11 S.E. 499 (Ga. 1890), Central R.R. of Georgia v. Ryals

Citation:11 S.E. 499, 84 Ga. 420
Opinion Judge:BLECKLEY, C.J.
Attorney:R. F. Lyon, for plaintiff in error. Desseau & Bartlett, for defendant in error.
Case Date:February 24, 1890
Court:Supreme Court of Georgia

Page 499

11 S.E. 499 (Ga. 1890)

84 Ga. 420




Supreme Court of Georgia

February 24, 1890

Syllabus by the Court.

1. Though ordinary care as a legal standard for the measure of diligence is invariable, yet, as the conduct of a prudent man varies with the degree of danger attending the vocation in which he is engaged, and is more or less cautious according to circumstances, those who are bound to conform their conduct to his must graduate it in like manner. This applies both to one exposed to danger, and to others not so exposed, whose acts or omissions affect his safety.

2. The rules of a railway company for the government of its employes are not obligatory as such upon those who are not aware of them, and to whom they have not been promulgated.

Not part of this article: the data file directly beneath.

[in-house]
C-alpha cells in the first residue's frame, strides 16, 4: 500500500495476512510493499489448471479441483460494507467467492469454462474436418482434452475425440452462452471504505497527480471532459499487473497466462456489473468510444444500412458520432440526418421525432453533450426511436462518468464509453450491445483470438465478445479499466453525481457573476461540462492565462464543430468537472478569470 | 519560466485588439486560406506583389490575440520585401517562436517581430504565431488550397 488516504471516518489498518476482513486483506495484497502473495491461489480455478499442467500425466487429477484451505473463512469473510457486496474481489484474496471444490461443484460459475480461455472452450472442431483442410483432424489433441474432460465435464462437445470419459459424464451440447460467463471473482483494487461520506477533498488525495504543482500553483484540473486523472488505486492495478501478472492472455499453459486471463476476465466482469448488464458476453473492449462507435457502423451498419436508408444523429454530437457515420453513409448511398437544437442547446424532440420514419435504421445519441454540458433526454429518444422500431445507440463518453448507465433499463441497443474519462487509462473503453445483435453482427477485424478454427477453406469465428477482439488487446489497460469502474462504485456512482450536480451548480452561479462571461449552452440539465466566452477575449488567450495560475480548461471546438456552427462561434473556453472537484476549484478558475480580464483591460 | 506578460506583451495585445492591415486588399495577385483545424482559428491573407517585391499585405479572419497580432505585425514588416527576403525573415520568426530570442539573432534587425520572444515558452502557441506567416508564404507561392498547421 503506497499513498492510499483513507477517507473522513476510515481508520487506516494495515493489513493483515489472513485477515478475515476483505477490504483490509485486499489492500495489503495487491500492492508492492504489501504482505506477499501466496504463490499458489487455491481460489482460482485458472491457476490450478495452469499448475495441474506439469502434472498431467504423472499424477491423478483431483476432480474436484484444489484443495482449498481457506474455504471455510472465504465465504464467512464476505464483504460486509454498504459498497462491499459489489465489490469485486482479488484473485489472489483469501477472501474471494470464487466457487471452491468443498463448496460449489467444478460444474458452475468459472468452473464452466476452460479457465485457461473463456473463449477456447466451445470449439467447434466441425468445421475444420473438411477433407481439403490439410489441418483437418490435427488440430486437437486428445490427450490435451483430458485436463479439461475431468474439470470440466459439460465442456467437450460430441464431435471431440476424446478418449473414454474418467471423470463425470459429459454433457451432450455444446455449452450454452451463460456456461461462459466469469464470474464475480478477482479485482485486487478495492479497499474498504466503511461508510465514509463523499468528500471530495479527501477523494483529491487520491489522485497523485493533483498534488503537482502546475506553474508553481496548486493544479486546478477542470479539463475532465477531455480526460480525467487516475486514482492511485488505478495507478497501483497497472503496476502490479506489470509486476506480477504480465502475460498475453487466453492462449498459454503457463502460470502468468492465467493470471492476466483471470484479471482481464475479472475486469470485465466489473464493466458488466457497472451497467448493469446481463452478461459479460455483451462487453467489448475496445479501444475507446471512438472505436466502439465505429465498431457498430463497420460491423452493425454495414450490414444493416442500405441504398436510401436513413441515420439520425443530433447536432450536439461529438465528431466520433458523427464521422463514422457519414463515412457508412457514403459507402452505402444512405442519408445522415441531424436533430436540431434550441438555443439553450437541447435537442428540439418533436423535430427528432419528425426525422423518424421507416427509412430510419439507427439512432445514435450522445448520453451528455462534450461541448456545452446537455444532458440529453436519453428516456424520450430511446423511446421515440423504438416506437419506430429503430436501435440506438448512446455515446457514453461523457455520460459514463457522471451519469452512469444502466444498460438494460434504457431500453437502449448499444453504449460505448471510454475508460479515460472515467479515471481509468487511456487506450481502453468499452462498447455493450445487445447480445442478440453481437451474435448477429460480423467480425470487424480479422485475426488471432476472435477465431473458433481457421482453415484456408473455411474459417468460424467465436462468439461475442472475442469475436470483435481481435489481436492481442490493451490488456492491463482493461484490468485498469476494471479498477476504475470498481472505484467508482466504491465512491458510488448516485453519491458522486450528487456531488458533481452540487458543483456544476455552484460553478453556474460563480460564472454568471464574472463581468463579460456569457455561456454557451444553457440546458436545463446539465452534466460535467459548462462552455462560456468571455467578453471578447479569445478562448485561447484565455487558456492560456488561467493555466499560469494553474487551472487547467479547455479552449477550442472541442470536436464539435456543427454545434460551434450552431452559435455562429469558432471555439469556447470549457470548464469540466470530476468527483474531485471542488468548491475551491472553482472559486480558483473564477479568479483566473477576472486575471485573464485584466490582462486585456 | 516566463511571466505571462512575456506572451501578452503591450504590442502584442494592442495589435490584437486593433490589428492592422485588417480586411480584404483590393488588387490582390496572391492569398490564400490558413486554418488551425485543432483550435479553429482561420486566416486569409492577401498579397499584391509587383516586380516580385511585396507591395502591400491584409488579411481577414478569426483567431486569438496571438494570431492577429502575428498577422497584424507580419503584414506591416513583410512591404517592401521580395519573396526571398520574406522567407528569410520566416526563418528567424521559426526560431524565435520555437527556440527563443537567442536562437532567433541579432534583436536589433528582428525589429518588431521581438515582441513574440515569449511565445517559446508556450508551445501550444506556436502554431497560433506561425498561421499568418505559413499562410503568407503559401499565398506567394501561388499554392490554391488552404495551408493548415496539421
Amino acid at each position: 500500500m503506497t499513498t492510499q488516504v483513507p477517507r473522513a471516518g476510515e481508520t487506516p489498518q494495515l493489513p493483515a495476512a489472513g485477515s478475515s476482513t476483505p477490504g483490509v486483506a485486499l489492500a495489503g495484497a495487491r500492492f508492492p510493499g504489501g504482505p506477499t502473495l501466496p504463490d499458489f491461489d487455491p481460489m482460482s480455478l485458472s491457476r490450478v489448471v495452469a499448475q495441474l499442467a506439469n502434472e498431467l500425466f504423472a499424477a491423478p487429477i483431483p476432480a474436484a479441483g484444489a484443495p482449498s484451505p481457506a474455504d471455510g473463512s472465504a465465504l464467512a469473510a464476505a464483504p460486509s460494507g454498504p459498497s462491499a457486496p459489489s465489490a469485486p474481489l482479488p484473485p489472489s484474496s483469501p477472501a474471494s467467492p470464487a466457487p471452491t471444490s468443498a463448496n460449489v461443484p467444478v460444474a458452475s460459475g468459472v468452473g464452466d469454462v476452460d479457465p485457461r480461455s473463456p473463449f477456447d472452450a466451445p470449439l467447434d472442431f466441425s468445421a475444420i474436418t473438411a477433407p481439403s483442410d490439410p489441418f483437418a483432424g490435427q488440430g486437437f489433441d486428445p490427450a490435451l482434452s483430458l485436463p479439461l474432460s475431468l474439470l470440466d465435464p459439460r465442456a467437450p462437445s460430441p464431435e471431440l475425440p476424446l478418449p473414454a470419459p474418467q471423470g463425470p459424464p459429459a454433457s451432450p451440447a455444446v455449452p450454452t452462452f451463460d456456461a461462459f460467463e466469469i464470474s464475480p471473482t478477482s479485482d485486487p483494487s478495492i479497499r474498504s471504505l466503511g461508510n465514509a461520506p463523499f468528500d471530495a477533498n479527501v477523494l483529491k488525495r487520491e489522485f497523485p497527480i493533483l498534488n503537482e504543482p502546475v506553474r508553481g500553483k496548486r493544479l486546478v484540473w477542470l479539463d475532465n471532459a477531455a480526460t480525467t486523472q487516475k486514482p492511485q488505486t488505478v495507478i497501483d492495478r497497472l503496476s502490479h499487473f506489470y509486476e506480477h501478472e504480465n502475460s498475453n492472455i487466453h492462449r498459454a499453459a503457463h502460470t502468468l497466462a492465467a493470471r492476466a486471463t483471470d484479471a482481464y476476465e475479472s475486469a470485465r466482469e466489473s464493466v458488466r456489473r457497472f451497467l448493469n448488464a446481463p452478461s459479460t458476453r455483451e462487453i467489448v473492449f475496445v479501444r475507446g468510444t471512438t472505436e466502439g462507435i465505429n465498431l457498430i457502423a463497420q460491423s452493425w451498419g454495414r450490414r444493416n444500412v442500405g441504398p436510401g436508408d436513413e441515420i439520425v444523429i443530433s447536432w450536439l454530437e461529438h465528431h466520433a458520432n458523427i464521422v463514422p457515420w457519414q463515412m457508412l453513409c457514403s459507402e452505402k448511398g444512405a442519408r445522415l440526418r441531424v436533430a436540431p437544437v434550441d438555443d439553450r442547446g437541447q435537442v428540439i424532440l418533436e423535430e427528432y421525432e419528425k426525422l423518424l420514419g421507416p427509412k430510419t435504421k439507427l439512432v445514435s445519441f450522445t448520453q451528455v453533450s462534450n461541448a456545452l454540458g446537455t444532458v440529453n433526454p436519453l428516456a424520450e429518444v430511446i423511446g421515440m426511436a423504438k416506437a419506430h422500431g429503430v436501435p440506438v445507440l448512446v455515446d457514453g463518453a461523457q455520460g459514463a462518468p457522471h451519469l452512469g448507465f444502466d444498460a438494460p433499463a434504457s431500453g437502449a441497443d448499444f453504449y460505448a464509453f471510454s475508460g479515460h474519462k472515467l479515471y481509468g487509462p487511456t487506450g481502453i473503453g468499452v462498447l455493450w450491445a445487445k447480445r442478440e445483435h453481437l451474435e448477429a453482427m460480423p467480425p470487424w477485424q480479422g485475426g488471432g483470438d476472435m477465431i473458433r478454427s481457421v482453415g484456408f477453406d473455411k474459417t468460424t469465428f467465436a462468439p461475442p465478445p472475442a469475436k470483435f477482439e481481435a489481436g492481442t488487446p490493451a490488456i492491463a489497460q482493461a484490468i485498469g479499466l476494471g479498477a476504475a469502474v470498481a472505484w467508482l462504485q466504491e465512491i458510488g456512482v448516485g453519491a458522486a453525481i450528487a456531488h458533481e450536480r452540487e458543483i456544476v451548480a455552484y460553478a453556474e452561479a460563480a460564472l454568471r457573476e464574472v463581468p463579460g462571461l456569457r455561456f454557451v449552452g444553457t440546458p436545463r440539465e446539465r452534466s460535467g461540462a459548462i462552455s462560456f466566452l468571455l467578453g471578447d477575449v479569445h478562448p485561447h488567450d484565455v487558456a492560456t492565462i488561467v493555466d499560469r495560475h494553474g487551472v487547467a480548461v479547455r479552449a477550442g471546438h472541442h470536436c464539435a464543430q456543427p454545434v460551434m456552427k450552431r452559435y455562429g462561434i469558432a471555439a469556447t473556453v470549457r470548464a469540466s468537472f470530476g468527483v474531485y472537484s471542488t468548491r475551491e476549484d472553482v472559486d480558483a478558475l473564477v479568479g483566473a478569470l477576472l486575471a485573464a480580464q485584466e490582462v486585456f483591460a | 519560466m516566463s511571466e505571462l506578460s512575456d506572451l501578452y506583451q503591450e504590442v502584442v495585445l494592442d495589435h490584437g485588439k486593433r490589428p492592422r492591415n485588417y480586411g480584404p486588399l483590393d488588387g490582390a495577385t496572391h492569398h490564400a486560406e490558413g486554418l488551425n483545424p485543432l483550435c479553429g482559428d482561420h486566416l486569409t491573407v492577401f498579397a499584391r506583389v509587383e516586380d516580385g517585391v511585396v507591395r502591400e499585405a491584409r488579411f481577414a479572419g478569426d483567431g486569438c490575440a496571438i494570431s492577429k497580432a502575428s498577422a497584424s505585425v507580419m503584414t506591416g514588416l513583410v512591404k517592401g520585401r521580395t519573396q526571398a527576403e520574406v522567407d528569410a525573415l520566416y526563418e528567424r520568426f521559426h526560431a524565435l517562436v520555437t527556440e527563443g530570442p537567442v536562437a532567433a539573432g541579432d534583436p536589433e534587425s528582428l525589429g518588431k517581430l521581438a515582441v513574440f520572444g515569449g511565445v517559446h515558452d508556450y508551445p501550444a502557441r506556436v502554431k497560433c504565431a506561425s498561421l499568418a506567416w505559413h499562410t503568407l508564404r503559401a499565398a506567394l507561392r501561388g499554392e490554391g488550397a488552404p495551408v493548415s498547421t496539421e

3. The injury involved in the case having been received by the subordinate while acting under orders from his superior, his habit to act hastily and needlessly upon other occasions was not sufficiently relevant to be admissible in evidence.

4. The opinion of a witness that the backing of the train was very carefully done, and that nothing was done carelessly or negligently, was not admissible.

5. Though the verdict is not altogether satisfactory to this court, inasmuch as it was rendered by the jury, and approved by the presiding judge, and is not palpably unwarranted, it is left to stand.

Error from superior court, Bibb county; GUSTIN, Judge.

Action for damages received by plaintiff while in the employ of defendant railroad company. There was a judgment for plaintiff, and defendant brings error.

R. F. Lyon, for plaintiff in error.

Desseau & Bartlett, for defendant in error.


1. The Code, § 3033, is in these words: "A railroad company shall be liable for any damage done to persons, stock, or other property, by the running of the locomotives or cars, or other machinery of such company, or for damage done by any person in the employment and service of such company, unless the company shall make it appear that their agents have exercised all ordinary and reasonable care and diligence, the presumption in all cases being against the company." The court instructed the jury expressly that "if the defendant has made it appear that its agents oremployes, at the happening of the injury, and in about the service resulting in the...

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